Paul who is homeless shelters beneath an underpass with his dog Millie
Emanuel Madaran is one of the 306 people sleeping rough in Westminster, lying on his rucksack in a blue sleeping bag next to the underground entrance to the House of Commons .
Above him, a bank advert promises a sunny future. Opposite him, on the subway wall, is graffiti commemorating one of the last inhabitants of his patch of cold industrial tiling.
“I see them coming and going,” the Romanian builder, 38, said, as I joined him on the floor and shared his view of the smart shoes and briefcases.
“Some are good people, some are bad.”
Some MPs averted their gaze, or were lost in their mobile phones. Dan Carden, Shadow Minister for International Development, stops to chat, asking if Emanuel’s been moved on recently.
He shakes his head.
“I don’t give trouble,” Emanuel says. “And they don’t give trouble to me.”
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Emanuel says his bag is “mostly full of clothes” he washes at a local homeless project.
He always sleeps alone he tells me.
“I don’t like to be with people. It’s better alone. Safer.”
He is originally from Romania but has been in the UK six years working in the construction industry. At the moment he has no job, and no access to benefits.
He’s recently been in Kings Lynn with a girlfriend, but the relationship broke down.
Like other homeless people from EU countries, he now faces deportation after Brexit .
While for some Brexiteers this is a desired outcome, charities say it could drive a new underground community into existence, hidden in the very fringes of the UK and impoverished beyond anything we see now.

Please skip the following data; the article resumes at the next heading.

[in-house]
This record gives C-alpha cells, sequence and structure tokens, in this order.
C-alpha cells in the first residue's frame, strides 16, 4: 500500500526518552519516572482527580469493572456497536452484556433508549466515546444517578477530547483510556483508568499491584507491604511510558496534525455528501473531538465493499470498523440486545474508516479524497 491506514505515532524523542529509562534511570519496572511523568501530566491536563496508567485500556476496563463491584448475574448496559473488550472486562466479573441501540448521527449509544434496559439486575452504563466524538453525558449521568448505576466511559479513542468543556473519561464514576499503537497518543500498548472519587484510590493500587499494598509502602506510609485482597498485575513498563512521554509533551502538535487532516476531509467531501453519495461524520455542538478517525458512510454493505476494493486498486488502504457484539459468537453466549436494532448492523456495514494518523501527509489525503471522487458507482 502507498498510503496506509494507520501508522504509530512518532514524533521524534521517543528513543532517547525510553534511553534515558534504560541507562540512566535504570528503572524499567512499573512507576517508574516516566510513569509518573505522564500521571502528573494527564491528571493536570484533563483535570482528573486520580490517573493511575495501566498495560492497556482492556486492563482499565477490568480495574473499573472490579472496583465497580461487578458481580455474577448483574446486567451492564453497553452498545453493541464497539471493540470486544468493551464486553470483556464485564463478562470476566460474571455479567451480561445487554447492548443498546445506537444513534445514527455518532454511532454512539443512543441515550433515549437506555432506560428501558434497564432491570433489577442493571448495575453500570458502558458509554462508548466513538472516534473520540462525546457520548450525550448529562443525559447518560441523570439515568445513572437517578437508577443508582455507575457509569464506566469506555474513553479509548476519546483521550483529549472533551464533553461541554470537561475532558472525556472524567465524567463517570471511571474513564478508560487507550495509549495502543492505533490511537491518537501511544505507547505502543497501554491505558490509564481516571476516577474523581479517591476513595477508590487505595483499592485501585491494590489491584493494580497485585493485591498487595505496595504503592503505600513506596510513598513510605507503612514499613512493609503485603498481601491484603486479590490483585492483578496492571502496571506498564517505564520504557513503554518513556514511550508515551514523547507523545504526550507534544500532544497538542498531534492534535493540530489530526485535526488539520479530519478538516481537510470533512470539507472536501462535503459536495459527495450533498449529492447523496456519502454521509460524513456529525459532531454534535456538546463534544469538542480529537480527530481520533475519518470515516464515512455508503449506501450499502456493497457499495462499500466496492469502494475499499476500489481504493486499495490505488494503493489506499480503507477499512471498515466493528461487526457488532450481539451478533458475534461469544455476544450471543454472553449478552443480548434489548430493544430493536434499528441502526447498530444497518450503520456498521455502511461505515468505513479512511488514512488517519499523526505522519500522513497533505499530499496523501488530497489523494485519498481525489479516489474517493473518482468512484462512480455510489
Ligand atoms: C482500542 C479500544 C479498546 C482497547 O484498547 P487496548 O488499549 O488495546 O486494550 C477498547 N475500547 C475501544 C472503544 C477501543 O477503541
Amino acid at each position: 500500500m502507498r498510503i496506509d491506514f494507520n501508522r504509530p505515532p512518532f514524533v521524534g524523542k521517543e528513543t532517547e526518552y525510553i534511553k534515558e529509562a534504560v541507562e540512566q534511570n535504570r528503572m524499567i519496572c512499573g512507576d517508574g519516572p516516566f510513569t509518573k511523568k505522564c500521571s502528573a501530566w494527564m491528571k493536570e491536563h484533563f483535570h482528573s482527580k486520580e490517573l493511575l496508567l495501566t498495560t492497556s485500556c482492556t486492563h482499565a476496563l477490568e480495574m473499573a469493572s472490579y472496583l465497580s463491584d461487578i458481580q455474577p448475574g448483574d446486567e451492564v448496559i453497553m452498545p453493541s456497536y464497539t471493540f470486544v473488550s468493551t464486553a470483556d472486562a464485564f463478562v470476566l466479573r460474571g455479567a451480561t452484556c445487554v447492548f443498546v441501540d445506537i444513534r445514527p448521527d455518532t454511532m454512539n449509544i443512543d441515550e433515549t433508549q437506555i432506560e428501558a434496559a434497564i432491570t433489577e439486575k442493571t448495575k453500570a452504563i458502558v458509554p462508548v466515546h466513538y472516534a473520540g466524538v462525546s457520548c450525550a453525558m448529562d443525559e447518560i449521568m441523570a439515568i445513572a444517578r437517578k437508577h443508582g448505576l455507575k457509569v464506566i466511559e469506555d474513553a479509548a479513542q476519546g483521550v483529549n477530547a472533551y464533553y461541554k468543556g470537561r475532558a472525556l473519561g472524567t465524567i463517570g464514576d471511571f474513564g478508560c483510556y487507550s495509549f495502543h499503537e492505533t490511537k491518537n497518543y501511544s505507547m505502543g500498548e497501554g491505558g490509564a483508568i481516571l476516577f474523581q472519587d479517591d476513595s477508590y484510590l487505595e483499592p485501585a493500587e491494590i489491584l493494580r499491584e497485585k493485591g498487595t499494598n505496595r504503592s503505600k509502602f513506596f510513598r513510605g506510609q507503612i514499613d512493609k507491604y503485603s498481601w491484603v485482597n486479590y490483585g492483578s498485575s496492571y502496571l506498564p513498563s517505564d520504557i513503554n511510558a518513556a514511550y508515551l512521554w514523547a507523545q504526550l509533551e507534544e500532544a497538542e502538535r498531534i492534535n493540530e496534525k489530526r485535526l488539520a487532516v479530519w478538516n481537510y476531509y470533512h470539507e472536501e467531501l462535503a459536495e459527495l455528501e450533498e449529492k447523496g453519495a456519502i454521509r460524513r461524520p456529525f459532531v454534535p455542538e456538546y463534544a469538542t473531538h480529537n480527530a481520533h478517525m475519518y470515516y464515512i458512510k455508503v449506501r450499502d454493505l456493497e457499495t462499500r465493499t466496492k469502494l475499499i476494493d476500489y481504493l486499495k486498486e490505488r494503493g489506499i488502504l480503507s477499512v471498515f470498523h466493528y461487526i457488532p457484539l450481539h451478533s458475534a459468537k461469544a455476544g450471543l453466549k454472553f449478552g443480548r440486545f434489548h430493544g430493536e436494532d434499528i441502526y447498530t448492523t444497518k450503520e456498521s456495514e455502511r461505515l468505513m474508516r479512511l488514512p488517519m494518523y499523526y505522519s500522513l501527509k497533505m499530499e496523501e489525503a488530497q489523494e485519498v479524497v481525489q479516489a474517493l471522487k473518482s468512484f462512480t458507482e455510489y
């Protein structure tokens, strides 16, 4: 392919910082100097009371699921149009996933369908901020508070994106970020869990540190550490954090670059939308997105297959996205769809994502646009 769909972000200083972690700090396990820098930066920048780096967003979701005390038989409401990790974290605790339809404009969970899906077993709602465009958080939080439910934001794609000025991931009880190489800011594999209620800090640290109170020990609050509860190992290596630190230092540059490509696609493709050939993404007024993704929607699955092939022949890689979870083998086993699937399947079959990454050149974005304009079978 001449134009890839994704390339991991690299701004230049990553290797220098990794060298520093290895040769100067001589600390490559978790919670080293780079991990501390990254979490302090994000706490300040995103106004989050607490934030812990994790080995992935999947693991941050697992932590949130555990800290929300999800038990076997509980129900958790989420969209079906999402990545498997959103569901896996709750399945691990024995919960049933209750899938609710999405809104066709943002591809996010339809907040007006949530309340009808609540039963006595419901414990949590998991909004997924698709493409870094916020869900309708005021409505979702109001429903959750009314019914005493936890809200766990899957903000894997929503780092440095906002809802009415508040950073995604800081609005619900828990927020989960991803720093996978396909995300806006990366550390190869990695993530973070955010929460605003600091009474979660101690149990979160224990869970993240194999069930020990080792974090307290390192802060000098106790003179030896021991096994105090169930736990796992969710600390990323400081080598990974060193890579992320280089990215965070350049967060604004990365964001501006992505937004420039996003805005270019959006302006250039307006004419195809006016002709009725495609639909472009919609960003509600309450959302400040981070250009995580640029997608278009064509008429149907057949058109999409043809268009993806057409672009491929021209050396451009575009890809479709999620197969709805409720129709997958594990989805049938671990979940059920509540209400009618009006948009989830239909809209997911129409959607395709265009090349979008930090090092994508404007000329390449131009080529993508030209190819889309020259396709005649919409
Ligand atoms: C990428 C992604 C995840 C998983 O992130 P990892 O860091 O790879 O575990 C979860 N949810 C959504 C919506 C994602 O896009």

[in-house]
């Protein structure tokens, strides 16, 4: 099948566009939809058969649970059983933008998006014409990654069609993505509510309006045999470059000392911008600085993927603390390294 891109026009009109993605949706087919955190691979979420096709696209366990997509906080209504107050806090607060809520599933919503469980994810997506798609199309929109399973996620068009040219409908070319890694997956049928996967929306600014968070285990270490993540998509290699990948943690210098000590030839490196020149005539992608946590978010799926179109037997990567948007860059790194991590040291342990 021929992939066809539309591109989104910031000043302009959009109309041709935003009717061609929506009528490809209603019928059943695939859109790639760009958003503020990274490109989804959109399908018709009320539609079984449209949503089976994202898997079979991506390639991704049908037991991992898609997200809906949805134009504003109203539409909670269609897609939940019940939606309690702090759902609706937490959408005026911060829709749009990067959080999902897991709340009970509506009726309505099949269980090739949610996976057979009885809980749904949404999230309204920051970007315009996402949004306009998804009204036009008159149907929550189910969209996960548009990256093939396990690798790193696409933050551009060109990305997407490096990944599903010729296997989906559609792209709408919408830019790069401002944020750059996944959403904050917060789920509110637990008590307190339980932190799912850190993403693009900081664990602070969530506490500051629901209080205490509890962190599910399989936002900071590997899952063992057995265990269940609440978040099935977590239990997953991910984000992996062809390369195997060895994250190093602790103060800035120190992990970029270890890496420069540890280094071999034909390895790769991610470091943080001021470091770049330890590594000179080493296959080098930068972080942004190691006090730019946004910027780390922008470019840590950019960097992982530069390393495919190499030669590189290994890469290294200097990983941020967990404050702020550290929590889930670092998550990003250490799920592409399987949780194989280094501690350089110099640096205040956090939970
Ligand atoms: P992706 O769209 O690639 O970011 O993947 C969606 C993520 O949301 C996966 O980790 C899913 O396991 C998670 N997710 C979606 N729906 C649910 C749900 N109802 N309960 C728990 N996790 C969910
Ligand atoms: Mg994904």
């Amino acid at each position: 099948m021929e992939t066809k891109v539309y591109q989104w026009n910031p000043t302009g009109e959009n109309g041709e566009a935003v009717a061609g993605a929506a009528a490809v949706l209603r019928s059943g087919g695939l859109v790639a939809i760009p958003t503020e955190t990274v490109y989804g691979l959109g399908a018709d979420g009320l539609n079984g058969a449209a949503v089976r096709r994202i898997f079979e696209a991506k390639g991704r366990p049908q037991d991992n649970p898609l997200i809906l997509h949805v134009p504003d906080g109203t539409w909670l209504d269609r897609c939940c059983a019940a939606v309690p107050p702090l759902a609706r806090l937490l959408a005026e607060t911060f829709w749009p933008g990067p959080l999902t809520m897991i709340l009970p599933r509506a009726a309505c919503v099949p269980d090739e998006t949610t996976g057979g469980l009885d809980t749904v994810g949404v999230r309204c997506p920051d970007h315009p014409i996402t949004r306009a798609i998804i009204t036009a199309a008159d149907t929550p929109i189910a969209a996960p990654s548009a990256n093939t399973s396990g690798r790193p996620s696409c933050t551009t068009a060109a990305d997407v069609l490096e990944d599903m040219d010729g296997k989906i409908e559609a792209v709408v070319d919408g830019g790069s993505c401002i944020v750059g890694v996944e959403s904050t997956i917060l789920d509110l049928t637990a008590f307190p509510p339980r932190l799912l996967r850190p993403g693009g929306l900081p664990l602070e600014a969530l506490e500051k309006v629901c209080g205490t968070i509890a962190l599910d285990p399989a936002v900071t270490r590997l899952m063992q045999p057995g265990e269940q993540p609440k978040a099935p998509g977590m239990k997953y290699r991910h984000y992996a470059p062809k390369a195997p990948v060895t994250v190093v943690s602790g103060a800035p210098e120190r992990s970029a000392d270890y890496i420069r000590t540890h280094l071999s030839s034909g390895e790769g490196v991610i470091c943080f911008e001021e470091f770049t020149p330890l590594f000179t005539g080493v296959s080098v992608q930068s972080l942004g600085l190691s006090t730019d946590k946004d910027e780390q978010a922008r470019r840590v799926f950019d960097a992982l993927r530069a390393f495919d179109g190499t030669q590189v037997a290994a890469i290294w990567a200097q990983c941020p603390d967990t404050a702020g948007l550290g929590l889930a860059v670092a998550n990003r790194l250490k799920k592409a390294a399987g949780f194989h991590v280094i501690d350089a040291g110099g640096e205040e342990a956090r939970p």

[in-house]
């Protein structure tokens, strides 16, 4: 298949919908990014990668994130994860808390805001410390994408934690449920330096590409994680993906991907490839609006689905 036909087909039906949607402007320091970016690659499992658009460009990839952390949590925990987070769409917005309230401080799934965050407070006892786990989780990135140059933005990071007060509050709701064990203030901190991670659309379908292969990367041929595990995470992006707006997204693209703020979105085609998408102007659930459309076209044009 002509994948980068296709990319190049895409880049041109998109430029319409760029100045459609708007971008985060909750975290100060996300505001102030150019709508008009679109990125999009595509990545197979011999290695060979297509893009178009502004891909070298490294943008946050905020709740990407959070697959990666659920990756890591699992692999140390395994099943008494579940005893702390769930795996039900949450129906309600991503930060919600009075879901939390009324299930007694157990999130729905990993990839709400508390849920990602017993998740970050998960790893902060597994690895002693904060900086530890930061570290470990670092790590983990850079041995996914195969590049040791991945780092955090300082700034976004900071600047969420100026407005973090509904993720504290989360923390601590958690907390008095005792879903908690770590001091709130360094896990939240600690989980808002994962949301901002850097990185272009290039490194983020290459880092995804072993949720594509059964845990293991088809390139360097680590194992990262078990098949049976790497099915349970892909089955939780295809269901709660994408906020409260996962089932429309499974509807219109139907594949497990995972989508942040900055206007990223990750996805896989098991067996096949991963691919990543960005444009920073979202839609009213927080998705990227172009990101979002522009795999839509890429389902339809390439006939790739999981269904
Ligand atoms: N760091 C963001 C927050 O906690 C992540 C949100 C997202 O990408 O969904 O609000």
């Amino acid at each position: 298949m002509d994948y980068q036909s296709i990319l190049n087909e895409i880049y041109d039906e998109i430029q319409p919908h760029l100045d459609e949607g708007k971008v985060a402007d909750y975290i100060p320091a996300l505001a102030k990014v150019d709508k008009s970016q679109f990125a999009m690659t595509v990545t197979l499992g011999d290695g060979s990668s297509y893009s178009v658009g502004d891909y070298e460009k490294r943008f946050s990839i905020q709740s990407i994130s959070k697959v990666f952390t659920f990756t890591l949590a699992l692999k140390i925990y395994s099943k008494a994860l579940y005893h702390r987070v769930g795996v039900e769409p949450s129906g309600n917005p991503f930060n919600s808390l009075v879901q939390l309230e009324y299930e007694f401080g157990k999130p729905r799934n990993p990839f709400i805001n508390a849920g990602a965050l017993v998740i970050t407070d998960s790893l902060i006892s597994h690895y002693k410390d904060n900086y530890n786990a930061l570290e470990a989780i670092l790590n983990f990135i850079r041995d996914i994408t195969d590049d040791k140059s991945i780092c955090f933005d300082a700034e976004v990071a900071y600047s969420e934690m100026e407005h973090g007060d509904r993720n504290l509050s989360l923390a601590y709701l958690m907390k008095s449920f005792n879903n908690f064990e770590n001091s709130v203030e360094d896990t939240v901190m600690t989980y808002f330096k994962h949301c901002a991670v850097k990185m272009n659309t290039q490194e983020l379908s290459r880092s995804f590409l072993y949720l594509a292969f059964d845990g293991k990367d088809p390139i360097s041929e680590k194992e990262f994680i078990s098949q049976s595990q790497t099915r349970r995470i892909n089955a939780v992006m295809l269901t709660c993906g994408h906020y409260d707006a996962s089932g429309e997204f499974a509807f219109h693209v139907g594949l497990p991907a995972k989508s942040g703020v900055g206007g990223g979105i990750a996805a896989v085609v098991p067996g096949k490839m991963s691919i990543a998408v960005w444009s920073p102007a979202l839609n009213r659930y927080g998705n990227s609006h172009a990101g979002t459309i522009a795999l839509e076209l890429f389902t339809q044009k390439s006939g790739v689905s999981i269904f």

Emanuel thinks Brexit is a bad idea, not for himself, but for England.
“If you close off borders, you close off hope,” he says. “And we all need hope.”
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I ask him what hope he keeps alive, and from a little pouch zipped under all his layers of clothes, he pulls out three dog-eared photographs of a smiling woman.
He won’t tell me who she is, but he is smiling widely when he tucks her back in next to his heart.
Westminster – the one place that could end Britain’s housing crisis – is officially the homeless capital of the United Kingdom.
Rough sleeping here jumped by 41 per cent according to new figures last week – despite two recent high-profile deaths in the area.
Some feel the borough’s solution has been to try to wash them away. Recently, the council were branded ‘truly cruel’ over new clear walkway signs that appear to try to move homeless people on.
The local authority has insisted the signs are not aimed at “anyone specifically”.